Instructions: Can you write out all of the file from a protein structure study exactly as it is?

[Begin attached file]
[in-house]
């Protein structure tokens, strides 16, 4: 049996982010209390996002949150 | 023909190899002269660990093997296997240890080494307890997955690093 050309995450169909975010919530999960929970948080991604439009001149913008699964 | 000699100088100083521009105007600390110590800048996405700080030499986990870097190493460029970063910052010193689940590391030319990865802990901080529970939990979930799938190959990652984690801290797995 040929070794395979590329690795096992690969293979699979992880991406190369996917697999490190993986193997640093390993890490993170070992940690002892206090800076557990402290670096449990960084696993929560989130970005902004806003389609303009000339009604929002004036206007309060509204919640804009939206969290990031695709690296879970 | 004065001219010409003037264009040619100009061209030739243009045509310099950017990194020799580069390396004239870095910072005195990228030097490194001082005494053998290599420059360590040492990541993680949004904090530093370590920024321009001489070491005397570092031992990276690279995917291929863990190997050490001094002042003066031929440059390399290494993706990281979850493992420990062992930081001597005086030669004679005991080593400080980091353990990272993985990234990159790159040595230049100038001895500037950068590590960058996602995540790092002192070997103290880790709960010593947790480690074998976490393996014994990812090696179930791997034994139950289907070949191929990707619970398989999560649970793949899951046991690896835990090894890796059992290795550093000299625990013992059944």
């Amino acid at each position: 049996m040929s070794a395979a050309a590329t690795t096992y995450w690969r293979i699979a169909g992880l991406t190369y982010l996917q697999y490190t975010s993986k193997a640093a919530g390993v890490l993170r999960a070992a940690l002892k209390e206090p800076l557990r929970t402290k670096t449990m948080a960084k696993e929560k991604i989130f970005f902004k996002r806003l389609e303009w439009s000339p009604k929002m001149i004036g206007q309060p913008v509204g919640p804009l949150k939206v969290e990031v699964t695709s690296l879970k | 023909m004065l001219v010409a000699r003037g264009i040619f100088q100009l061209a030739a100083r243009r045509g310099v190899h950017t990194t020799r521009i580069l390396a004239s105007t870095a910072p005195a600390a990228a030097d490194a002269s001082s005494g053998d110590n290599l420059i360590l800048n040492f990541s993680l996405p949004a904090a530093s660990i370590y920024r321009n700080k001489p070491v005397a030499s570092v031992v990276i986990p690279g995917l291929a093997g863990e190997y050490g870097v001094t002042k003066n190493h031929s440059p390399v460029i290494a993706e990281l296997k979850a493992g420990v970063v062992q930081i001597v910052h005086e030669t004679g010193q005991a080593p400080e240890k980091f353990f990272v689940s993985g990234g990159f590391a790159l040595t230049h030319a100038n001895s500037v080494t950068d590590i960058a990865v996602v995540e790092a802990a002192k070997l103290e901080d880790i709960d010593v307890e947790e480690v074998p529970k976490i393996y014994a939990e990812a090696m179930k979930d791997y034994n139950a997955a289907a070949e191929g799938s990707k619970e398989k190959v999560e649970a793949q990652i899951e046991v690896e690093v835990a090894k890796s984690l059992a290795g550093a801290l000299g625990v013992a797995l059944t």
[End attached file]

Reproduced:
[in-house]
């Protein structure tokens, strides 16, 4: 049996982010209390996002949150 | 023909190899002269660990093997296997240890080494307890997955690093 050309995450169909975010919530999960929970948080991604439009001149913008699964 | 000699100088100083521009105007600390110590800048996405700080030499986990870097190493460029970063910052010193689940590391030319990865802990901080529970939990979930799938190959990652984690801290797995 040929070794395979590329690795096992690969293979699979992880991406190369996917697999490190993986193997640093390993890490993170070992940690002892206090800076557990402290670096449990960084696993929560989130970005902004806003389609303009000339009604929002004036206007309060509204919640804009939206969290990031695709690296879970 | 004065001219010409003037264009040619100009061209030739243009045509310099950017990194020799580069390396004239870095910072005195990228030097490194001082005494053998290599420059360590040492990541993680949004904090530093370590920024321009001489070491005397570092031992990276690279995917291929863990190997050490001094002042003066031929440059390399290494993706990281979850493992420990062992930081001597005086030669004679005991080593400080980091353990990272993985990234990159790159040595230049100038001895500037950068590590960058996602995540790092002192070997103290880790709960010593947790480690074998976490393996014994990812090696179930791997034994139950289907070949191929990707619970398989999560649970793949899951046991690896835990090894890796059992290795550093000299625990013992059944």
């Amino acid at each position: 049996m040929s070794a395979a050309a590329t690795t096992y995450w690969r293979i699979a169909g992880l991406t190369y982010l996917q697999y490190t975010s993986k193997a640093a919530g390993v890490l993170r999960a070992a940690l002892k209390e206090p800076l557990r929970t402290k670096t449990m948080a960084k696993e929560k991604i989130f970005f902004k996002r806003l389609e303009w439009s000339p009604k929002m001149i004036g206007q309060p913008v509204g919640p804009l949150k939206v969290e990031v699964t695709s690296l879970k | 023909m004065l001219v010409a000699r003037g264009i040619f100088q100009l061209a030739a100083r243009r045509g310099v190899h950017t990194t020799r521009i580069l390396a004239s105007t870095a910072p005195a600390a990228a030097d490194a002269s001082s005494g053998d110590n290599l420059i360590l800048n040492f990541s993680l996405p949004a904090a530093s660990i370590y920024r321009n700080k001489p070491v005397a030499s570092v031992v990276i986990p690279g995917l291929a093997g863990e190997y050490g870097v001094t002042k003066n190493h031929s440059p390399v460029i290494a993706e990281l296997k979850a493992g420990v970063v062992q930081i001597v910052h005086e030669t004679g010193q005991a080593p400080e240890k980091f353990f990272v689940s993985g990234g990159f590391a790159l040595t230049h030319a100038n001895s500037v080494t950068d590590i960058a990865v996602v995540e790092a802990a002192k070997l103290e901080d880790i709960d010593v307890e947790e480690v074998p529970k976490i393996y014994a939990e990812a090696m179930k979930d791997y034994n139950a997955a289907a070949e191929g799938s990707k619970e398989k190959v999560e649970a793949q990652i899951e046991v690896e690093v835990a090894k890796s984690l059992a290795g550093a801290l000299g625990v013992a797995l059944t």